Lush is in no way sponsoring this post, they are just one of the best companies when it comes to sustainable bath produces. Many of their items, including foundation and highlighter, come without any packaging at all, and what does come in plastic has been recycled (by them) and will be recycled again. The classic black Lush tub has a number on the bottom that tells you how many times it has been reused and if you bring in five empty tubs (including mascara tubes) you get a free face mask.

As mentioned before it really ought to be the responsibility of companies to handle their own plastic waste, as Lush does. But until they come to this realisation we, the humble individual consumers, can do our part to help our shared environment. Lucky for those of us who are ethically-minded sustainability is trending and making your bathroom more sustainable has never been easier!

A Charity Shop for the Lazy, Sustainable Fashionista

Or, A Rare Tale of When Instagram Was Actually Helpful


There is something taking up an inordinate amount of space in my flat. I personally took the time and care to create this objectionable object and its contents are too important to drop in a bin. Yet there it sits, mocking me every Saturday morning…

an Ikea bag full of old clothes.

an Ikea bag full of old clothes for the charity shop

These clothes have done nothing wrong they’re just not my style anymore, or they don’t fit, or I was tired of keeping in the other Ikea bag full of clothes and I’m selling on Depop. My flat is tiny and space is precious but still I move this bag back and forth at the foot of my bed on a weekly basis to make room for the clothes drying rack. These clothes are good clothes that deserve good and loving homes, they do not need to contribute to our embarrassingly full landfills.  

Thankfully a solution presented itself when I was casually scrolling through Instagram, which is quite a miracle since social media scrolling usually just makes me feel depressed and anxious. One of my favourite follows posted a photo of a pink bag that matches her pink hair and in her caption – I always read her captions – I learned the bag was full of her old clothes to be sent to a new online charity shop called Re-Fashion.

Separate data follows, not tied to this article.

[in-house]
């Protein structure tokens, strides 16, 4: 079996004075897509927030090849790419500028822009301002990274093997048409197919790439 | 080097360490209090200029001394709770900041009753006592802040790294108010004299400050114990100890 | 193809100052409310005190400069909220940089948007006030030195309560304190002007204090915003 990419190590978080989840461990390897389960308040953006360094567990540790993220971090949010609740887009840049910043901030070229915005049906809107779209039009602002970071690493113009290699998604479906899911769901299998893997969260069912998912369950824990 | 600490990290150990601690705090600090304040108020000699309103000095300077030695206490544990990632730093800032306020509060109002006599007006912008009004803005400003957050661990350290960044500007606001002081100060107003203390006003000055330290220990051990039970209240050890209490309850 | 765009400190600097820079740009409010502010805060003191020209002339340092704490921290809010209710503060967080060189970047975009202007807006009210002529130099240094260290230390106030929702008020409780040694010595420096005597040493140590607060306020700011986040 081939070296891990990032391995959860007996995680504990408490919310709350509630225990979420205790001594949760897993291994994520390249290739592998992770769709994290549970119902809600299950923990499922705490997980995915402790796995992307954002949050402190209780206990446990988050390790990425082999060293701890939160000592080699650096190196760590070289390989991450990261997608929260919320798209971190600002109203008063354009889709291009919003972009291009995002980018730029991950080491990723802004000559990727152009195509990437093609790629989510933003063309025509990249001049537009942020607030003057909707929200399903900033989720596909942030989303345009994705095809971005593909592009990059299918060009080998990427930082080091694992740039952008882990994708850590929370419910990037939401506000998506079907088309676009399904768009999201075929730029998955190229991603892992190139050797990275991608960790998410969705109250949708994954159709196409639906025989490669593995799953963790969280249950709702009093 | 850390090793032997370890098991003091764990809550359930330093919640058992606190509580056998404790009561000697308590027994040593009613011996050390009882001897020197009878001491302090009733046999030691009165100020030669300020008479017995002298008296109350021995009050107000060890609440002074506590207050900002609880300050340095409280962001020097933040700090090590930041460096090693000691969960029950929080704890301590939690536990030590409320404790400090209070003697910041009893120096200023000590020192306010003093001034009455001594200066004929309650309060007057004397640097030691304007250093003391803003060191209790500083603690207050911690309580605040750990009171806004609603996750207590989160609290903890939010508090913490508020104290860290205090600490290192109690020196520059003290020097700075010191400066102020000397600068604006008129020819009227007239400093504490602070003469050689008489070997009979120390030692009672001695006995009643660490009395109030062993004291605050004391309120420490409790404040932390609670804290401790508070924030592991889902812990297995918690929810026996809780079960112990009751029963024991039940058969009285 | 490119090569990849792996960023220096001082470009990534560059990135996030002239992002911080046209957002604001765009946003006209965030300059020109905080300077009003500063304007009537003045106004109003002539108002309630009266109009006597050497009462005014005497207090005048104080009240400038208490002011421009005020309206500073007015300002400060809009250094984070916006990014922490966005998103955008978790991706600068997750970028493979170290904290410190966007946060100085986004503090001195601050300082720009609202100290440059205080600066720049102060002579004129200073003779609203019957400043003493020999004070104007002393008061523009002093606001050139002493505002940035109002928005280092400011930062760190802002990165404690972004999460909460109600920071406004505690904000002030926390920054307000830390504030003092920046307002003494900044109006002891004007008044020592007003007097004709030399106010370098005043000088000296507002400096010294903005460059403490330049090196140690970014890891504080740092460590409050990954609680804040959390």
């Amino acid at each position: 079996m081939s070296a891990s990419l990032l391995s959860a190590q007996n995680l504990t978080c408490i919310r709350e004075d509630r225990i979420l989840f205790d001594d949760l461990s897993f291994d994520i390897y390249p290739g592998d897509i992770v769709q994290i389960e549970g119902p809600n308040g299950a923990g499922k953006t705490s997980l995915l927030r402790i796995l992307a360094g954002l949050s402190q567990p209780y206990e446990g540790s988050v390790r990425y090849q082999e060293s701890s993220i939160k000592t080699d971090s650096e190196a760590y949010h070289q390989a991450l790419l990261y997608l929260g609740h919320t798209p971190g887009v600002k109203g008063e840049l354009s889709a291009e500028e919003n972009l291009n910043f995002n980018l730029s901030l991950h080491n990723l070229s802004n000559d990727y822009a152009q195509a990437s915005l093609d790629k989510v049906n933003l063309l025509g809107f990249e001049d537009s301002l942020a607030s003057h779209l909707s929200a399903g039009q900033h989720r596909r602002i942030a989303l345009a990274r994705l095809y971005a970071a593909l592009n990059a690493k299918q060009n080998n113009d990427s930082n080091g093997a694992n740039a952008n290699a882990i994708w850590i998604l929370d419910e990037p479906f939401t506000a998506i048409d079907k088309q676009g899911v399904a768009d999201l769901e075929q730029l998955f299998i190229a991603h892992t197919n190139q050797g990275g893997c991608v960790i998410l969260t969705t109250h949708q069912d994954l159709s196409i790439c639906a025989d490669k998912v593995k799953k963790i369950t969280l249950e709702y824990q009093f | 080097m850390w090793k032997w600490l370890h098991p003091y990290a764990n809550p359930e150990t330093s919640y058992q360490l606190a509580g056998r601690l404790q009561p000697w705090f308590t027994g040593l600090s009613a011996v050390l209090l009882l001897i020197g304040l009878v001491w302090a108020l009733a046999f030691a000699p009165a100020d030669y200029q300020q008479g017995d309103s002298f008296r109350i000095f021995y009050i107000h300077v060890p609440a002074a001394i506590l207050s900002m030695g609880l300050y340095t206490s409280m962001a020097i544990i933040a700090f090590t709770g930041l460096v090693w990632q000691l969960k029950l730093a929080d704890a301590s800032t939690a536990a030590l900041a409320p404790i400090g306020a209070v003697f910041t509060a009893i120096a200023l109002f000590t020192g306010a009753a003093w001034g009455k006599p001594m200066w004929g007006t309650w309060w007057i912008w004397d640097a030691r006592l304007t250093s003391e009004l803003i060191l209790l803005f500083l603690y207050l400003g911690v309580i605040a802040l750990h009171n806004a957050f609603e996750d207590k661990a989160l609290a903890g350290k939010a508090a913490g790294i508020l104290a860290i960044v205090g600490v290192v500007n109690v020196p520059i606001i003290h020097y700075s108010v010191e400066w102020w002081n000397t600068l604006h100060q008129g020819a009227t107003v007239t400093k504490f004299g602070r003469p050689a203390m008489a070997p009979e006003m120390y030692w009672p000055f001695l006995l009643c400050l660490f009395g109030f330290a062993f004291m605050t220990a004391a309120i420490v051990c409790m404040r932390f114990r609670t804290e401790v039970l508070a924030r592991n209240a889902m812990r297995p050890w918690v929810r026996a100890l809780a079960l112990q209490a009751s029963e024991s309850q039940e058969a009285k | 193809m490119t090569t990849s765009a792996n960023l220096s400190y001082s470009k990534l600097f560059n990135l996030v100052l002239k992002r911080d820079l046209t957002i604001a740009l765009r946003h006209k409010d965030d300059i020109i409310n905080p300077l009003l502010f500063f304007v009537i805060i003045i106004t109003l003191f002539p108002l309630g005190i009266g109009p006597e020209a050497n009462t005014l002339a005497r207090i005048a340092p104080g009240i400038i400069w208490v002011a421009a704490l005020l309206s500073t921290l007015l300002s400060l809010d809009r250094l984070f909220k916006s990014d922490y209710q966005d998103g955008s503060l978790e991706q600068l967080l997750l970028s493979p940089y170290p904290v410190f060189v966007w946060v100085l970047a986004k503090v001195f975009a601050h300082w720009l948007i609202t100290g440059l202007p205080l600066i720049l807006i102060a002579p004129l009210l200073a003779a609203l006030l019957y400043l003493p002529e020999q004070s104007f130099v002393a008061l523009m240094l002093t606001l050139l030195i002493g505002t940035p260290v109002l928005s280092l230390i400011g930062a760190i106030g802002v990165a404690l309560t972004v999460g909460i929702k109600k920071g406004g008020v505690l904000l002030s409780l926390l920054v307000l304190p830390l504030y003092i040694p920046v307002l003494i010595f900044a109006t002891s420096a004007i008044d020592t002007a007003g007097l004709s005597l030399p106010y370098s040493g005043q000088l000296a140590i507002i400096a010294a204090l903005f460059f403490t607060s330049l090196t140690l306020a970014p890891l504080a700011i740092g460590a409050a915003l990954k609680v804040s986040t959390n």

A Fresh Way to Charity Shop

Re-Fashion is a new kind of online charity shop that actually earns more money for they charities they work with than a traditional charity shop. They’re currently donating to Breast Cancer Care. To participate you simply request a bag, they send one, you fill up the bag, and post it back to them using the pre-paid postage sticker. The whole process is very effortless which is amazing for a lazy lady like myself! So, of course I ordered my bag straight away.

When I received my bag a few days later and I was quite surprised by just how big it is! I actually needed to pick out a few more items including a large sweater and a pair of jeans. Re-Fashion is a bit picky about the brands they accept as they want to keep their online shop classy and they send you a guide to the brands they most need. As their donation guidelines materials say, higher-quality brands make more money for the charity. And as a second-hand shopper myself, I really appreciate this kind of quality control.

Recently it seems like my favourite online second-hand shop is bursting with teenagers trying to sell their Primark stuff, or new “independent” shops supplying poorly made Kardash*an knock-offs. Thrifting online and off is always more time consuming that simply popping into Zara, but my hunt for a new-to-me winter coat has been plagued with nice thumbnail photos disguising terrible fabric blends and ultra-cheap brands. 

Quality Sustainability

Following along with the Re-Fashion mission of quality over quantity I turned my editing eye onto the clothing I plucked from the Ikea bag. I wasn’t simply checking the labels of the clothes, but also their worn condition to make sure I’m sending the best of what I’ve got. I could have fit about 30% more into the super-cute bag, but a project like this needs good participants to be beneficial to both the sellers and buyers.

Despite my curated efforts in filling the Re-Fashion bag my Ikea bag is still fairly full and still taking up space. And I still had to move it whilst doing laundry yesterday. But now it is much lighter and I’ll be able to walk it down to my local RSPCA without clenching my teeth and asking my husband for help. That kind of self-self-sufficieny is my favourite kind of sustainability.